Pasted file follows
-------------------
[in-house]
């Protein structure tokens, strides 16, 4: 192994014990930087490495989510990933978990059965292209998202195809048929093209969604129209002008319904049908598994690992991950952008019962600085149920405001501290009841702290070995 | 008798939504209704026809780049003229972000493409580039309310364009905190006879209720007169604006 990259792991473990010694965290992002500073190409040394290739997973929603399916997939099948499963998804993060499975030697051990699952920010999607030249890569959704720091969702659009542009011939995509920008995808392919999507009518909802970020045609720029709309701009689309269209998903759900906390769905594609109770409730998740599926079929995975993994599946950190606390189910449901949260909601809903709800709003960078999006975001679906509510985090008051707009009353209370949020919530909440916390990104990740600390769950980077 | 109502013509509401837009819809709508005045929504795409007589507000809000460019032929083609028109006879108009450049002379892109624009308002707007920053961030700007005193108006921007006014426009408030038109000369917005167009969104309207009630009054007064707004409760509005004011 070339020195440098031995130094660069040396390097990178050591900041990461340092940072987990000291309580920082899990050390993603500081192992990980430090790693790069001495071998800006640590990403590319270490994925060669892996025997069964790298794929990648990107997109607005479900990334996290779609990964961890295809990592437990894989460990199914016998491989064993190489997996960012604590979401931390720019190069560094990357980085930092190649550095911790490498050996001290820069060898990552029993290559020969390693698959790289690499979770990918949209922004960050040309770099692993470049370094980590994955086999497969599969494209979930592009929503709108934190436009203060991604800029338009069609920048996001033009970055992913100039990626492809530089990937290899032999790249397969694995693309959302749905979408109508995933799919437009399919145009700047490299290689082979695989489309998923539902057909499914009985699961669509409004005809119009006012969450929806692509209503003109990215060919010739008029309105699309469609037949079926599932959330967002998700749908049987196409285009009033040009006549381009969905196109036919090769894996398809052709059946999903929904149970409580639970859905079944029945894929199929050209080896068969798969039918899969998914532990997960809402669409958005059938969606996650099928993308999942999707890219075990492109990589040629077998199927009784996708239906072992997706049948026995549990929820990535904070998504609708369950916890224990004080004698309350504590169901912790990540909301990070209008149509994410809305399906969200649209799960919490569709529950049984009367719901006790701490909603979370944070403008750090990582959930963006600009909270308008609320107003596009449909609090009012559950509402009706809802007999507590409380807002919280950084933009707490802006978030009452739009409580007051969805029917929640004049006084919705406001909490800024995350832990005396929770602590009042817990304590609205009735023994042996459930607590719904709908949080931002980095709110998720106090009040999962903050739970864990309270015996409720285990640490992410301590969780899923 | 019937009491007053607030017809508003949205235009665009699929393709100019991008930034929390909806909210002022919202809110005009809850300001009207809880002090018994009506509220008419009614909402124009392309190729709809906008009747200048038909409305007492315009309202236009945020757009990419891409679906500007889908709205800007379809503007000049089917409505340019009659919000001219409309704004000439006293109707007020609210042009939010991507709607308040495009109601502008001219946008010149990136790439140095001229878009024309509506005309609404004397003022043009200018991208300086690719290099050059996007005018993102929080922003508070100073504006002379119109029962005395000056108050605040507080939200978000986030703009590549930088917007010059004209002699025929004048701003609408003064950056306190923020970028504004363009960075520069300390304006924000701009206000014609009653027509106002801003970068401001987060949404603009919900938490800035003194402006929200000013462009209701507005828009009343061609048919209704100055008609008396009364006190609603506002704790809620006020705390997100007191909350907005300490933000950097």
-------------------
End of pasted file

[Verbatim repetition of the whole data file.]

[in-house]
């Protein structure tokens, strides 16, 4: 192994014990930087490495989510990933978990059965292209998202195809048929093209969604129209002008319904049908598994690992991950952008019962600085149920405001501290009841702290070995 | 008798939504209704026809780049003229972000493409580039309310364009905190006879209720007169604006 990259792991473990010694965290992002500073190409040394290739997973929603399916997939099948499963998804993060499975030697051990699952920010999607030249890569959704720091969702659009542009011939995509920008995808392919999507009518909802970020045609720029709309701009689309269209998903759900906390769905594609109770409730998740599926079929995975993994599946950190606390189910449901949260909601809903709800709003960078999006975001679906509510985090008051707009009353209370949020919530909440916390990104990740600390769950980077 | 109502013509509401837009819809709508005045929504795409007589507000809000460019032929083609028109006879108009450049002379892109624009308002707007920053961030700007005193108006921007006014426009408030038109000369917005167009969104309207009630009054007064707004409760509005004011 070339020195440098031995130094660069040396390097990178050591900041990461340092940072987990000291309580920082899990050390993603500081192992990980430090790693790069001495071998800006640590990403590319270490994925060669892996025997069964790298794929990648990107997109607005479900990334996290779609990964961890295809990592437990894989460990199914016998491989064993190489997996960012604590979401931390720019190069560094990357980085930092190649550095911790490498050996001290820069060898990552029993290559020969390693698959790289690499979770990918949209922004960050040309770099692993470049370094980590994955086999497969599969494209979930592009929503709108934190436009203060991604800029338009069609920048996001033009970055992913100039990626492809530089990937290899032999790249397969694995693309959302749905979408109508995933799919437009399919145009700047490299290689082979695989489309998923539902057909499914009985699961669509409004005809119009006012969450929806692509209503003109990215060919010739008029309105699309469609037949079926599932959330967002998700749908049987196409285009009033040009006549381009969905196109036919090769894996398809052709059946999903929904149970409580639970859905079944029945894929199929050209080896068969798969039918899969998914532990997960809402669409958005059938969606996650099928993308999942999707890219075990492109990589040629077998199927009784996708239906072992997706049948026995549990929820990535904070998504609708369950916890224990004080004698309350504590169901912790990540909301990070209008149509994410809305399906969200649209799960919490569709529950049984009367719901006790701490909603979370944070403008750090990582959930963006600009909270308008609320107003596009449909609090009012559950509402009706809802007999507590409380807002919280950084933009707490802006978030009452739009409580007051969805029917929640004049006084919705406001909490800024995350832990005396929770602590009042817990304590609205009735023994042996459930607590719904709908949080931002980095709110998720106090009040999962903050739970864990309270015996409720285990640490992410301590969780899923 | 019937009491007053607030017809508003949205235009665009699929393709100019991008930034929390909806909210002022919202809110005009809850300001009207809880002090018994009506509220008419009614909402124009392309190729709809906008009747200048038909409305007492315009309202236009945020757009990419891409679906500007889908709205800007379809503007000049089917409505340019009659919000001219409309704004000439006293109707007020609210042009939010991507709607308040495009109601502008001219946008010149990136790439140095001229878009024309509506005309609404004397003022043009200018991208300086690719290099050059996007005018993102929080922003508070100073504006002379119109029962005395000056108050605040507080939200978000986030703009590549930088917007010059004209002699025929004048701003609408003064950056306190923020970028504004363009960075520069300390304006924000701009206000014609009653027509106002801003970068401001987060949404603009919900938490800035003194402006929200000013462009209701507005828009009343061609048919209704100055008609008396009364006190609603506002704790809620006020705390997100007191909350907005300490933000950097």